GOLDEN VALLEY, Minn.- Investors are assessing the anticipated policies of a new President in Washington as well as what impact a Fed interest rate move may have on their personal finances and nest egg. With us to discuss is Dan Ament, Financial Advisor with Morgan Stanley.

  • Post-election Outlook for Investors - Markets have greeted Donald Trump’s upset election with the euphoria of regime change, discounting that the potential end of Washington gridlock will unleash a pro-growth agenda. This has driven material portfolio repositioning with stocks winning over US Treasuries, cyclicals dominating defensives, the value style trouncing growth and importantly, domestically levered companies favored over those dependent on trade. The narrative is that a debt-fueled fiscal program will drive improvements in jobs and economic output while generating higher interest rates, higher inflation and thus a stronger US dollar, a mix that is assumed to be disastrous for the emerging market (EM) equities, which have weakened by 6% since Nov. 8.
  • Fed Rate Increase in December? – In the minutes from the Federal Open Market Committee's November meeting, policymakers appeared confident the economy was strengthening enough to warrant interest rate increases soon. All eyes are on the next meeting is set for Dec. 13-14.
  • Review your debts and make a plan – An estimated 90-130 million people who hold various debt could be impacted by an increase in rates by the Fed. If you have debt that will be negatively impacted by rising rates, assess the potential financial cost to you as a result of an increase in rates. Depending on the impact, look for ways to pay down or convert variable rate debt into a fixed loan.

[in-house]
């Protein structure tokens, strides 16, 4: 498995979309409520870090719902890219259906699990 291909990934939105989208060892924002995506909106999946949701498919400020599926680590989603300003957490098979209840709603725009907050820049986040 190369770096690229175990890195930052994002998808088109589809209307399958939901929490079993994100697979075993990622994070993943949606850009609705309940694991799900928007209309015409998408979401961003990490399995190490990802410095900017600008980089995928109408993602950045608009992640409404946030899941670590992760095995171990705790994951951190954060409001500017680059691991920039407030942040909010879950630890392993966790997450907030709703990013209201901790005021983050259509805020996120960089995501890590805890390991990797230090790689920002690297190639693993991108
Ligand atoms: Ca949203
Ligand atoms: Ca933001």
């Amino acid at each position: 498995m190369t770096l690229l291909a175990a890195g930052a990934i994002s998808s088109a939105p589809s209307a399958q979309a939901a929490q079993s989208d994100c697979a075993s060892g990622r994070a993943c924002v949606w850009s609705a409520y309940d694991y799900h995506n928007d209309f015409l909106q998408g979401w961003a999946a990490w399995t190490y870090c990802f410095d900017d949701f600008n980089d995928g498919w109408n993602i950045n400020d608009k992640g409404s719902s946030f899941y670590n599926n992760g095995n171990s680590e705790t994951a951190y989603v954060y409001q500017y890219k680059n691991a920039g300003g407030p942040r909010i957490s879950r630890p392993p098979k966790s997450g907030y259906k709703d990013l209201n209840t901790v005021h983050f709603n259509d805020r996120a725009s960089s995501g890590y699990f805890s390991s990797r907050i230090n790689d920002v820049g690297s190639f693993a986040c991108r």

• Savers hope for higher rates ­– Interest rates on bank savings, money markets and CDs typically float in relationship with the level of the Fed Funds rate. The historically low interest rates experienced over the past eight years has penalized § many who hold cash preservation investments. As a referenced, the Fed Funds rate was 4.75% in Sept 2008 compared to 0.25-0.50% today.
  • Impact for bond investors – Generally speaking, as market interest rates rise, bond value decline. The impact will vary depending on the type of bonds you hold (i.e. government, corporate, etc.) as well as the duration (length of time until maturity). It is important for investors holding bond investments to understand the allocation of their income investments and consider strategies to best weather a modestly rising rate environment.

SOURCES, RESOURCES & EXCERPTS
Morgan Stanley ‘Positioning’ Market Report http://linkback.morganstanley.com/web/sendlink/webapp/f/9do2mhba-3plj-g000-b8c8-005056013200?store=1&d=UwBSZXNlYXJjaF9NU1NCADY0Nzc0Nzg5LTc3M0MtNDk3NC05NDExLTlGOTZBNEVBRUY2RA%3D%3D&user=deqjbnk2y2qaa-0&__gda__=1543263129_e3bc93d8c4188e9c1fc72c688ba9231f

http://www.cnbc.com/2016/11/23/trumponomics-helps-drive-unusual-surge-in-dollar-interest-rate-spike.html

http://www.cnbc.com/2016/11/23/fed-minutes-signal-rate-hike-could-happen-in-december.html

http://www.cnbc.com/2016/11/21/feds-fischer-says-low-interest-rates-make-us-economy-more-vulnerable-to-shocks.html

http://www.cnbc.com/2016/11/24/bob-doll-markets-there-are-2-trumps-and-2-different-market-outcomes.html